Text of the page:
The Uganda Children's Charity Foundation (UCCF) works to provide orphaned and other disadvantaged children in Uganda education and care that will enable them to become self-sufficient, assume leadership roles, and have a positive impact on Ugandan society.
Their mission, as stated on their web site is "to provide education, food, shelter, clothing and medical care to AIDS-related Ugandan orphans to nurture their mental, physical and emotional growth and well being."
UCCF was founded in 1995 by Alexis Hefley after she had lived and worked with AIDS orphans and other disadvantaged children in the capital city of Kampala for 18 months.
She first went to Uganda in 1993 at the invitation of the Uganda's First Lady Janet Museveni. While there Ms. Hefley became aware of the overwhelming need for international humanitarian assistance for the country's AIDS victims and orphan.
In 1994 she headed up a successful fundraising tour of the "Children of Uganda" dance troupe. It was the first such tour for the troupe and after that, Ms. Hefley started UCCF, as a U.S. 501(c) (3) non-profit and Ugandan nongovernmental organization NGO with offices in Dallas, Texas and Kampala, Uganda.
UCCF hopes that the outcomes of its efforts will be:
1. Increase global awareness of HIV/AIDS and its impact on children
2. Provide funds for education, food, shelter, clothing, and medical care for Ugandan HIV/AIDS related orphans
3. Provide United States education scholarships and support for selected students who will serve as cultural ambassadors and to prepare them to assume future leadership positions in Uganda
4. Develop systems to track children's education and growth
5. Define expectations of program recipients
6. Nurture relationships with sponsors
Alexis Hefley is the Executive Director and she appears to have a strong Board behind her. The members of the Board come mainly from the Dallas Texas and have a wide range of corporate, non-profit, NGO and academic backgrounds. The identification of each Board Member is published on its web site - as they should be, because together they depict an ideal example of board composition.
UCCF has many projects and the tragedy of AID related orphans gets a lot of its attention. One way they do this is by supporting community-based organizations in Uganda that serve the needs of AIDS related orphans. Among their many other programs, they have an outreach program for HIV positive mothers and they provide scholarships to Ugandan students through efforts based in the U.S.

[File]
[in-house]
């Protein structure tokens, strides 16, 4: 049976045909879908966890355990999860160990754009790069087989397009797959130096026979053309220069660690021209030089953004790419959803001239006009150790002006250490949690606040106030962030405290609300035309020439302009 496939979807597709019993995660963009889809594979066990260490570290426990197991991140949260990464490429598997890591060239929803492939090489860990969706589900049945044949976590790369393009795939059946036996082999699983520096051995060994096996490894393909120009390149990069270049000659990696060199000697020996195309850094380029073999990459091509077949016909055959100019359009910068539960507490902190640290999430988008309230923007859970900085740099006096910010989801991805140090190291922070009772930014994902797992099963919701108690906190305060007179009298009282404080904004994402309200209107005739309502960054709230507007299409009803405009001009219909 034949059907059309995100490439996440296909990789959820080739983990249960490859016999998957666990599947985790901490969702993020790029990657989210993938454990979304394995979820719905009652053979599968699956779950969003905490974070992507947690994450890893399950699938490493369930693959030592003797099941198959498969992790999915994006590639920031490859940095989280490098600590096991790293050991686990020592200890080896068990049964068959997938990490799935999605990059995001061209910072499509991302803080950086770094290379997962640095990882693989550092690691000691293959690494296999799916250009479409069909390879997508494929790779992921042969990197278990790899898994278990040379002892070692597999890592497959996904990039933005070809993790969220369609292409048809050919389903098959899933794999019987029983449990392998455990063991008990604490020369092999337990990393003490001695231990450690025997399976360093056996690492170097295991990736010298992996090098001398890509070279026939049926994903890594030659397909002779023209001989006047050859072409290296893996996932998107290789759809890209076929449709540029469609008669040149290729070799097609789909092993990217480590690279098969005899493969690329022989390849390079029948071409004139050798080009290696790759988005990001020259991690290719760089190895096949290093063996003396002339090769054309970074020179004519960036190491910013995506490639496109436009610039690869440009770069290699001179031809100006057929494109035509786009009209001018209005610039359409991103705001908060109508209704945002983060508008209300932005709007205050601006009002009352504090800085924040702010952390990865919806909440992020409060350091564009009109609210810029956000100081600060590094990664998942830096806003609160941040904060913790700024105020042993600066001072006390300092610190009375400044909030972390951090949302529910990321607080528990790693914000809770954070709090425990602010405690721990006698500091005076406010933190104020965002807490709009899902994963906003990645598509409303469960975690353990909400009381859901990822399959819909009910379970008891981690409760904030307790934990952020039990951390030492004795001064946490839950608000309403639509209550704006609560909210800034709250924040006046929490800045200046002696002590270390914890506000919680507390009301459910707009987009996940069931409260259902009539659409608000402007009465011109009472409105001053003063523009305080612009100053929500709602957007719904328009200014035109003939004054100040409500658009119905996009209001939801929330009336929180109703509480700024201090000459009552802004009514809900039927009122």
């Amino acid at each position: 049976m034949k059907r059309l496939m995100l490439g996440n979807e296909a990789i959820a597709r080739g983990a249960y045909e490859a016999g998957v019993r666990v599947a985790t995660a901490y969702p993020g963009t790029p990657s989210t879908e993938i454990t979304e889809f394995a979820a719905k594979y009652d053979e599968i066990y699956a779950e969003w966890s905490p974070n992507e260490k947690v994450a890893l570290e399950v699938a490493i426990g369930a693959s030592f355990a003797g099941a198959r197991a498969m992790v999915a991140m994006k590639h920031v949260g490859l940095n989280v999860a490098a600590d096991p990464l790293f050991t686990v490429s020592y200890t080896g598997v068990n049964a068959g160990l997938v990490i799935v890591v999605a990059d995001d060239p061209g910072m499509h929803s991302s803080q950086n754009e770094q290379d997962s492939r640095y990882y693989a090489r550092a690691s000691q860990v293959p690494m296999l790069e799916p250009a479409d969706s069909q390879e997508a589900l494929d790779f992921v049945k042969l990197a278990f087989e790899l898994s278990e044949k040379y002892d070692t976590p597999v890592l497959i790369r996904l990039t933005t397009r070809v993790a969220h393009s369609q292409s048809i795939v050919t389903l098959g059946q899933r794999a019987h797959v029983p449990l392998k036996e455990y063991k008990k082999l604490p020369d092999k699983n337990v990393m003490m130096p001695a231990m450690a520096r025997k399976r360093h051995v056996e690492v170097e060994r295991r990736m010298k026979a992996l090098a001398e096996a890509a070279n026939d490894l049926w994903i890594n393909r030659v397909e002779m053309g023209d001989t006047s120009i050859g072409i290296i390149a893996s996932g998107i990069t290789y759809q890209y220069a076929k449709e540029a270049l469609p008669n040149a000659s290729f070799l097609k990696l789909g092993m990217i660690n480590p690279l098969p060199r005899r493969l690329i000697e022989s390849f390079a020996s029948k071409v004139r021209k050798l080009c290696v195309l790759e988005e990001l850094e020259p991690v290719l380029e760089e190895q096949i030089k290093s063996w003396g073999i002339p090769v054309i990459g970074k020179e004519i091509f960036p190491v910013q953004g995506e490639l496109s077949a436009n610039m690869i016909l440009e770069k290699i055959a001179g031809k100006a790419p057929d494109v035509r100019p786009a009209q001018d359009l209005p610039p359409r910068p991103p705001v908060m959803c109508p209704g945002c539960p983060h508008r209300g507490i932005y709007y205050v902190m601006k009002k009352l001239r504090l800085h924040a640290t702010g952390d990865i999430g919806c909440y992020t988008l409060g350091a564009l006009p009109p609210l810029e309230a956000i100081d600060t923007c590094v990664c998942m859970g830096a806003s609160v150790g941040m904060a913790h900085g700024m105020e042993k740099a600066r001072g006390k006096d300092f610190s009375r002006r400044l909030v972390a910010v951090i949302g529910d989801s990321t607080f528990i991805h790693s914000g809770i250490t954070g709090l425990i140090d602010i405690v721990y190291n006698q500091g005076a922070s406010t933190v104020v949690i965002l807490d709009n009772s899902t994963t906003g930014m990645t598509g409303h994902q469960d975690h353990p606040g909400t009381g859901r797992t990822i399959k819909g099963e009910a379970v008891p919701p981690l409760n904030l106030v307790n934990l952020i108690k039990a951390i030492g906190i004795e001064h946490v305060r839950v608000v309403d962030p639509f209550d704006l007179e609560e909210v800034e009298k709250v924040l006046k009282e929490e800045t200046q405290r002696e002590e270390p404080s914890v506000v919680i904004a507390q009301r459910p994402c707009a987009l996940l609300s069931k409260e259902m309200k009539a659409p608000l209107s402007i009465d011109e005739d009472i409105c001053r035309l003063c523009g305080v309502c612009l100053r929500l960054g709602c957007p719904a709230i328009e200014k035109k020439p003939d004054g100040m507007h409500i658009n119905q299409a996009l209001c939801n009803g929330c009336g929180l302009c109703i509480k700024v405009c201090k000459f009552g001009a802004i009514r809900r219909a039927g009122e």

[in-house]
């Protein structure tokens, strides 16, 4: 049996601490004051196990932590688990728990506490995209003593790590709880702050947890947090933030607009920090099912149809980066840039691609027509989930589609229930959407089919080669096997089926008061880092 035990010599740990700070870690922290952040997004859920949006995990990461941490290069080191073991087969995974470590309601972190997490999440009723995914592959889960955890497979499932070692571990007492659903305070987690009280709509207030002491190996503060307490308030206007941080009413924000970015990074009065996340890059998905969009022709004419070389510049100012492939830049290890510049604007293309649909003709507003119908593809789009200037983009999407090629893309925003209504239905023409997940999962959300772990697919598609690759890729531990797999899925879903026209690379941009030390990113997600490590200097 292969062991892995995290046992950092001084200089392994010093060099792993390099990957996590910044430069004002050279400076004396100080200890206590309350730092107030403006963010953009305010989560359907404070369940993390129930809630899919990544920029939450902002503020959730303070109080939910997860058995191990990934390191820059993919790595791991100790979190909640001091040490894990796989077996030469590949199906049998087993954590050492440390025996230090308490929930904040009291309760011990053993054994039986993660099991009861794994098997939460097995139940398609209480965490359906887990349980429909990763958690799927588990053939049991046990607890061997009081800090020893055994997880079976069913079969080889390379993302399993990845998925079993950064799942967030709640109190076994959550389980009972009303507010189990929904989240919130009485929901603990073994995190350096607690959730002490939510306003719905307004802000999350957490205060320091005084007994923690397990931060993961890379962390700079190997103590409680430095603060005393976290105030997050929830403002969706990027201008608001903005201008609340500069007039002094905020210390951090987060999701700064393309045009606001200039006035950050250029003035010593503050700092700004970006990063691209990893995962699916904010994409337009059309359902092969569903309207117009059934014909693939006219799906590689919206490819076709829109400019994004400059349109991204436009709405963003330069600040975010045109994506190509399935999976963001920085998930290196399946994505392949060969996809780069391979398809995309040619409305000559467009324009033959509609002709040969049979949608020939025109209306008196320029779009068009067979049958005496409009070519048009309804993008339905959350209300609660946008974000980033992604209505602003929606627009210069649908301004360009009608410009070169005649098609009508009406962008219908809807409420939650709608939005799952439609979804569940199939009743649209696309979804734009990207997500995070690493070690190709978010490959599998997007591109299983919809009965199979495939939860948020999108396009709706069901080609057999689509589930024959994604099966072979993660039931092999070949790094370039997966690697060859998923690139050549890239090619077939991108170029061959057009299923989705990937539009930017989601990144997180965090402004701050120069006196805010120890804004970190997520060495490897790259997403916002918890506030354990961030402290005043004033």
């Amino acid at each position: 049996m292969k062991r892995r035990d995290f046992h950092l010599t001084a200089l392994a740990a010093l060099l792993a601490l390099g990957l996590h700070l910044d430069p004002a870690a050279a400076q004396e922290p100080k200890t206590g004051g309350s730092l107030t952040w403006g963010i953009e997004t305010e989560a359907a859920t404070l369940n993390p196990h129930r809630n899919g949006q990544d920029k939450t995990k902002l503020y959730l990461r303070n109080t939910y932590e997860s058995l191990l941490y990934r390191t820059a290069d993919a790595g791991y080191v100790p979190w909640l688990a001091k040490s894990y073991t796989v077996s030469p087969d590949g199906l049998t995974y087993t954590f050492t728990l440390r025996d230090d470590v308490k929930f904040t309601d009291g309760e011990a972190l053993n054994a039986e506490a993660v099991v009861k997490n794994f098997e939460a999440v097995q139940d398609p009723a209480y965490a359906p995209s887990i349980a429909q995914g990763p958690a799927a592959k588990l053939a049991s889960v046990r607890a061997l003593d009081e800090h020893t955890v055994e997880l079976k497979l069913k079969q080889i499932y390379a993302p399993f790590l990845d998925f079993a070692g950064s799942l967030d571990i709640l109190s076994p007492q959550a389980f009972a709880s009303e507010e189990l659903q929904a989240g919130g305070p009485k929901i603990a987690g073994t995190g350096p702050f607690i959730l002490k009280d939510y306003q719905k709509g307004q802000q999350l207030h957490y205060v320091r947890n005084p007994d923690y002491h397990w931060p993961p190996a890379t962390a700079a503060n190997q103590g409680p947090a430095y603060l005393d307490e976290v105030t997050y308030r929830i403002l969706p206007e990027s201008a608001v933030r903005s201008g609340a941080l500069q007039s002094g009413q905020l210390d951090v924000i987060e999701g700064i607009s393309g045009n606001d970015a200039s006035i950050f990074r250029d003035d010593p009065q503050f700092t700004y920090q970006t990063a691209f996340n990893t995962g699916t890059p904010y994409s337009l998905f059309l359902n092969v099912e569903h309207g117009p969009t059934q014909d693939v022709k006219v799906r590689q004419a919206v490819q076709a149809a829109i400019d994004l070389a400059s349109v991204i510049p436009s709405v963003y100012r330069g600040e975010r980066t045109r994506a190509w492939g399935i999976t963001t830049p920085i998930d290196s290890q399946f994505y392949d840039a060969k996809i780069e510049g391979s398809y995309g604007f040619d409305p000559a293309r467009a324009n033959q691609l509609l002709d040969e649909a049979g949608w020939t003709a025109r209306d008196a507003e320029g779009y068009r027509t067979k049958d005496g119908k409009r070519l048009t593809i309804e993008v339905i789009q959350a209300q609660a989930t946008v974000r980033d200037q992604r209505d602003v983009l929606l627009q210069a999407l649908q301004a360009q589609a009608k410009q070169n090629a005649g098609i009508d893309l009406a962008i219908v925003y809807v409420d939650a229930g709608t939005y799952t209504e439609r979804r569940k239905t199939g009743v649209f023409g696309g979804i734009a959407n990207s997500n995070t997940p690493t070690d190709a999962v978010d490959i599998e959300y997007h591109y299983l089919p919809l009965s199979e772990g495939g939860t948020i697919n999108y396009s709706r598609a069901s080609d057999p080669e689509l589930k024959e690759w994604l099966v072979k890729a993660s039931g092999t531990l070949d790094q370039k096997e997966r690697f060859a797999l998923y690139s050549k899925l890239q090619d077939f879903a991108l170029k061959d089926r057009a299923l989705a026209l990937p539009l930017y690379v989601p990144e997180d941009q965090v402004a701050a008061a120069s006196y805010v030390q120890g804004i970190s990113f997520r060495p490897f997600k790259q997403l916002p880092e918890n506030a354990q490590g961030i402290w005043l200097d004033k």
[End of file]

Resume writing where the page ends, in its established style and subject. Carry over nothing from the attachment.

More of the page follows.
One of the projects that caught this writer's eye was Phillip's House. Because Uganda has been so hard hit by the AIDS pandemic large numbers of children are suffering greatly. While traditionally, Ugandan families took care of the children of deceased relatives, the number of children orphaned by AIDS is overwhelming that social system.
Handicapped children in particular along with young adults who require special care are very often overlooked or disregarded in the struggle to address the effects of the context of the greater disaster.
To provide for a small number of these children, and through the donation of a sponsor family whose brother was with Downe's Syndrome, UCCF established "Phillip's House" in 2002. Phillip's House is a residence for eleven abandoned and handicapped children who have lived through a struggle to receive education and therapy. The story about Phillips is well worth the short time it takes to read about it at:
UCCF has a fund raising project involving the marketing "Children of Uganda Merchandise." This merchandise consists of CD's, t-shirts, and key chains from the Children of Uganda dance troupe that now tours the U.S. and around the world every year. This merchandise can even be ordered from UCCF's web site through an online process or by downloading an order form that can be mailed to the organization.
The Children of Uganda troupe has toured the US biennially since 1996 and billed as the Tour Of Light on UCCF's web site. The children perform through dance and song, and in so doing, tell the stories and history, the legends and beliefs of various East African cultures.
The Tour Of Light will be coming to the United States for a five-month tour in 2006.
UCCF appears to be a well organized Foundation with effective programs. And I think that anyone interested in taking a look at a "Text Book Example" of what an effective organization should look like, they should go to UCCF's site at:
And when you go there, be patient and wait for the introduction to load, it's worth the wait as well.